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Monday, 18 September 2017

Francesca Caccini – singer and composer

Court musician composed oldest surviving opera by a woman


Francesca Caccini pictured in a  cameo discovered in Pistoia
Francesca Caccini pictured in a
cameo discovered in Pistoia
Prolific composer and talented singer Francesca Caccini was born on this day in 1587 in Florence.

Sometime referred to by the nickname La Cecchina, she composed what is widely considered to be the oldest surviving opera by a woman composer, La Liberazione di Ruggiero, which was adapted from the epic poem, Orlando Furioso by Ludovico Ariosto.

Caccini was the daughter of the composer and musician, Giulio Caccini, and she received her early musical training from him. Like her father, she regularly sang at the Medici court.

She was part of an ensemble of singers referred to as le donne di Giulio Romano, which included her sister, Settimia, and other unnamed pupils.

After her sister married and moved to Mantua, the ensemble broke up, but Caccini continued to serve the court as a teacher, singer and composer, where she was popular because of her musical virtuosity.

She is believed to have been a quick and prolific composer but sadly very little of her music has survived. She was considered equal at the time to Jacopo Peri and Marco da Gagliano, who were also working for the court.

Caccini was considered a rival to Jacopo Peri
Caccini was considered a rival to Jacopo Peri
Caccini married a fellow singer, Giovanni Battista Signorina, in 1607 and they had a daughter, Margherita.

She wrote music for comedies written by Michelangelo Buonarotti the Younger, a great nephew of the artist of the same name, and in 1618 she published her own collection of 36 songs and duets.

In 1625 Caccini composed all the music for the opera, La liberazione di Ruggiero dall’isola d’Alcina, which was performed for the visiting crown prince of Poland at the Villa Poggio Imperiale in Florence in 1625.

The prince, Ladislaus Sigismondo, later Wladyslaw IV, was so pleased with it he asked for it to be performed again in Warsaw in 1628.

After her first husband died in 1626, Caccini arranged to marry again the following year to Tommaso Raffaelli, a nobleman from Lucca. She bore him a son and as the wife of a nobleman she turned down at least one request to perform as a singer. But once she was widowed again she tried to return to the service of the Medici.

By 1634 she was back in Florence serving as a music teacher and composing and performing music and entertainment for the women’s court.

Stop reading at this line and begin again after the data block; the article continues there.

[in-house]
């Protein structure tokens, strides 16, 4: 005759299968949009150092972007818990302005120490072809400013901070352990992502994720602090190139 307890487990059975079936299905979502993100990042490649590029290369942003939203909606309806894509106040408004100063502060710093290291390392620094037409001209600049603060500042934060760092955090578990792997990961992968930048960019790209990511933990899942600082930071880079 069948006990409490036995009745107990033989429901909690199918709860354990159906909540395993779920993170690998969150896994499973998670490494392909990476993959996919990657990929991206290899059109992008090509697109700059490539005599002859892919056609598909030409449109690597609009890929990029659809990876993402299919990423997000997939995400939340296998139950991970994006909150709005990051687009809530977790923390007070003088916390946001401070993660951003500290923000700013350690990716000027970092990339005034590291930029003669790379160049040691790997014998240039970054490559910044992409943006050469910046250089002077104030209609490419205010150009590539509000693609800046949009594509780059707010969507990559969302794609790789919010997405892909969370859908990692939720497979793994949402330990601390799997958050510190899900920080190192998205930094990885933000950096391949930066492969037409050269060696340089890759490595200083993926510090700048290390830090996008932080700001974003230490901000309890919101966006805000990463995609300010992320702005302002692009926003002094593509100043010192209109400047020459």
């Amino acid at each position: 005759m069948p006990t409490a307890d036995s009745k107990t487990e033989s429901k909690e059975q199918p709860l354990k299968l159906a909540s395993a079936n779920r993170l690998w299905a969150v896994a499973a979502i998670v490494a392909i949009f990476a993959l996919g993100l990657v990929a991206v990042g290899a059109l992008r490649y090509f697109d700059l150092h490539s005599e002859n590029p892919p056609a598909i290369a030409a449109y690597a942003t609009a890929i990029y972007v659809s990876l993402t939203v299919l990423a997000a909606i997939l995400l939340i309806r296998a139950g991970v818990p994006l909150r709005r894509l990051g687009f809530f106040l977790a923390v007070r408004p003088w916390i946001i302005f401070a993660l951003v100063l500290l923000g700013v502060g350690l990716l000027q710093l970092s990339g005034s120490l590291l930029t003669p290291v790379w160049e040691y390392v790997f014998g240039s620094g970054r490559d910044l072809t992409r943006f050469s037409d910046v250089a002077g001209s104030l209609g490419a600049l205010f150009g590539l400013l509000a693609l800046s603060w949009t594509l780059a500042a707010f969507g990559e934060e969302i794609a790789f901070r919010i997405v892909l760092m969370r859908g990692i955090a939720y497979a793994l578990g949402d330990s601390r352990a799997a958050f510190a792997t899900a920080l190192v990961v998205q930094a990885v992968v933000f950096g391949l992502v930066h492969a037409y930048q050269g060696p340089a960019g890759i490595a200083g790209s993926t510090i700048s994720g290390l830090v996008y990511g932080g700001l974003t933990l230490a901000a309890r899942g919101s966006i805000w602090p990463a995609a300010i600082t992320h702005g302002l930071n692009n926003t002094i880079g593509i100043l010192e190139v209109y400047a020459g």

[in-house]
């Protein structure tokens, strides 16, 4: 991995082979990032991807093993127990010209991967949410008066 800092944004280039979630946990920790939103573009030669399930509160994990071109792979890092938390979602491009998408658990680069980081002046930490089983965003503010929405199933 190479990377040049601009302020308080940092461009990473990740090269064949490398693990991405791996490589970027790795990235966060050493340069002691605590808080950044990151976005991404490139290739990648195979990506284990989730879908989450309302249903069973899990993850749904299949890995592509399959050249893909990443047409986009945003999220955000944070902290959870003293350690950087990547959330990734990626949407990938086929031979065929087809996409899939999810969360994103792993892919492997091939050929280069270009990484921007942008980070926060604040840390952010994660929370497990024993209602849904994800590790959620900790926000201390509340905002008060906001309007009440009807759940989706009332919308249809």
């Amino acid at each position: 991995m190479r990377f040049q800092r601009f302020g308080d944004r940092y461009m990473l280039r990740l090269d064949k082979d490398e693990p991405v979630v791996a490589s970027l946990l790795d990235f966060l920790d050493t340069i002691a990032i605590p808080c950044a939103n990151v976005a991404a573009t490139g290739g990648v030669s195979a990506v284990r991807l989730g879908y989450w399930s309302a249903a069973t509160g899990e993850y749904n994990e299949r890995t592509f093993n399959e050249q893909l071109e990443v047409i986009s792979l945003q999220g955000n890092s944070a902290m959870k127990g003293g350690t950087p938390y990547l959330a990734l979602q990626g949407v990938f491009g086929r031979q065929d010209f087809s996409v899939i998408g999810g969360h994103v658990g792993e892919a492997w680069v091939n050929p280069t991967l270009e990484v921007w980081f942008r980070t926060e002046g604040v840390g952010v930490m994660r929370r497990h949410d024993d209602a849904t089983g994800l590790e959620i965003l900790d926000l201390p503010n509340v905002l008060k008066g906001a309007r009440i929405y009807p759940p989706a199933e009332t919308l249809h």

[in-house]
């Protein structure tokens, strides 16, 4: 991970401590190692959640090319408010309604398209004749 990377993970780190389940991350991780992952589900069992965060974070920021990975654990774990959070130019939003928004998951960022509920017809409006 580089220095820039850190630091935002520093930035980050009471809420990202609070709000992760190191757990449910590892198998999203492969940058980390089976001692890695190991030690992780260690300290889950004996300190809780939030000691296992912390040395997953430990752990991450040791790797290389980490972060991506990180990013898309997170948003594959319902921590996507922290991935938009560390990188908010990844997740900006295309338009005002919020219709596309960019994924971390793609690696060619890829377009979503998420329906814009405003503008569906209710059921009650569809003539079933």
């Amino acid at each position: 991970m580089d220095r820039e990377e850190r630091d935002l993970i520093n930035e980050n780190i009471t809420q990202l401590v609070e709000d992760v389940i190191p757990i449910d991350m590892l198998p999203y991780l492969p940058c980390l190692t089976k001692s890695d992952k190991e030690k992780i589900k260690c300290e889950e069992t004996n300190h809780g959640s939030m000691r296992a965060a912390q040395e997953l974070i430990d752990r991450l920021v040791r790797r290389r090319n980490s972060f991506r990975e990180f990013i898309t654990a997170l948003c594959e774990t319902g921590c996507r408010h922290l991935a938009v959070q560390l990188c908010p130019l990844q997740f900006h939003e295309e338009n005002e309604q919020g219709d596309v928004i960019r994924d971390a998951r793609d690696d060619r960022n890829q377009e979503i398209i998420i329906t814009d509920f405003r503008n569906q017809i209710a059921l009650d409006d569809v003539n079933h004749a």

All her music, apart from La Liberazione di Ruggiero, and a few excerpts from her other works, have been lost. But her surviving scores showed she took care over the notation of her music, focusing attention on the rhythmic placement of syllables and words.

She left the Medici court in 1637 and it is not clear when she died, but the guardianship of her son passed to his uncle, Girolamo Raffaelli, in 1645.

Caccini’s opera, La Liberazione di Ruggiero, has since been performed in Cologne, Ferrara, Stockholm and Minneapolis.

Palazzo Pitti as seen from the palace's gardens
Palazzo Pitti as seen from the palace's gardens
Travel tip:

Francesca Caccini would have spent plenty of time in Palazzo Pitti in Florence teaching or performing music. The palace is on the south side of the River Arno, a short distance from the Ponte Vecchio. Palazzo Pitti was originally the home of Luca Pitti, a Florentine banker. It was bought by the Medici family in 1549, after which it became the chief residence of the ruling family of the Grand Duchy of Tuscany.

The Villa del Poggio Imperiale is about 4.5km (2.8 miles) outside Florence, to the south
The Villa del Poggio Imperiale is about 4.5km (2.8 miles)
outside Florence, to the south
Travel tip:

The first performance of Caccini’s opera, La liberazione di Ruggiero, was given at the imposing neoclassical Villa del Poggio Imperiale, just outside Florence. It was once one of the homes of the Grand Dukes of Tuscany, having been seized from the Salviati family by the Medici. It was later given to Napoleon’s sister as a residence during French rule, before becoming a girl’s school. Some of the frescoed state rooms are open to the public by appointment.



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